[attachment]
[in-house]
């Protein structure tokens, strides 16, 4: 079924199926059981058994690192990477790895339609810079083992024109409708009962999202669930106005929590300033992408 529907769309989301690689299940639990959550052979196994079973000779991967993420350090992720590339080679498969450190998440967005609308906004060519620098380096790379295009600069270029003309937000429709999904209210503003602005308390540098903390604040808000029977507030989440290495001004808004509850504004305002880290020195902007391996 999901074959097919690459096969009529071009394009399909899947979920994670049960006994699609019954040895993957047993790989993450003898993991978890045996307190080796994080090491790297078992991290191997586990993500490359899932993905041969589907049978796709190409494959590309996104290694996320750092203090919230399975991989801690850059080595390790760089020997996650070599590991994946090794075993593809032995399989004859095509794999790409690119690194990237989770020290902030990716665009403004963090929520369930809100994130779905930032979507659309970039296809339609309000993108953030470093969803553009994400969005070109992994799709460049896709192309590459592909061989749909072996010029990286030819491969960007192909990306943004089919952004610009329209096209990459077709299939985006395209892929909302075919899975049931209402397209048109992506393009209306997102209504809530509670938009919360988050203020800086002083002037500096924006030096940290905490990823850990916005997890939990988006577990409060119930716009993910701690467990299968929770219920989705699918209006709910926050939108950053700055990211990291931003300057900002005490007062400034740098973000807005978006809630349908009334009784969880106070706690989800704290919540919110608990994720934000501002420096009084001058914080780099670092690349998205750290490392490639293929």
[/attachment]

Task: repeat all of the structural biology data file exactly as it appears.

[in-house]
């Protein structure tokens, strides 16, 4: 079924199926059981058994690192990477790895339609810079083992024109409708009962999202669930106005929590300033992408 529907769309989301690689299940639990959550052979196994079973000779991967993420350090992720590339080679498969450190998440967005609308906004060519620098380096790379295009600069270029003309937000429709999904209210503003602005308390540098903390604040808000029977507030989440290495001004808004509850504004305002880290020195902007391996 999901074959097919690459096969009529071009394009399909899947979920994670049960006994699609019954040895993957047993790989993450003898993991978890045996307190080796994080090491790297078992991290191997586990993500490359899932993905041969589907049978796709190409494959590309996104290694996320750092203090919230399975991989801690850059080595390790760089020997996650070599590991994946090794075993593809032995399989004859095509794999790409690119690194990237989770020290902030990716665009403004963090929520369930809100994130779905930032979507659309970039296809339609309000993108953030470093969803553009994400969005070109992994799709460049896709192309590459592909061989749909072996010029990286030819491969960007192909990306943004089919952004610009329209096209990459077709299939985006395209892929909302075919899975049931209402397209048109992506393009209306997102209504809530509670938009919360988050203020800086002083002037500096924006030096940290905490990823850990916005997890939990988006577990409060119930716009993910701690467990299968929770219920989705699918209006709910926050939108950053700055990211990291931003300057900002005490007062400034740098973000807005978006809630349908009334009784969880106070706690989800704290919540919110608990994720934000501002420096009084001058914080780099670092690349998205750290490392490639293929």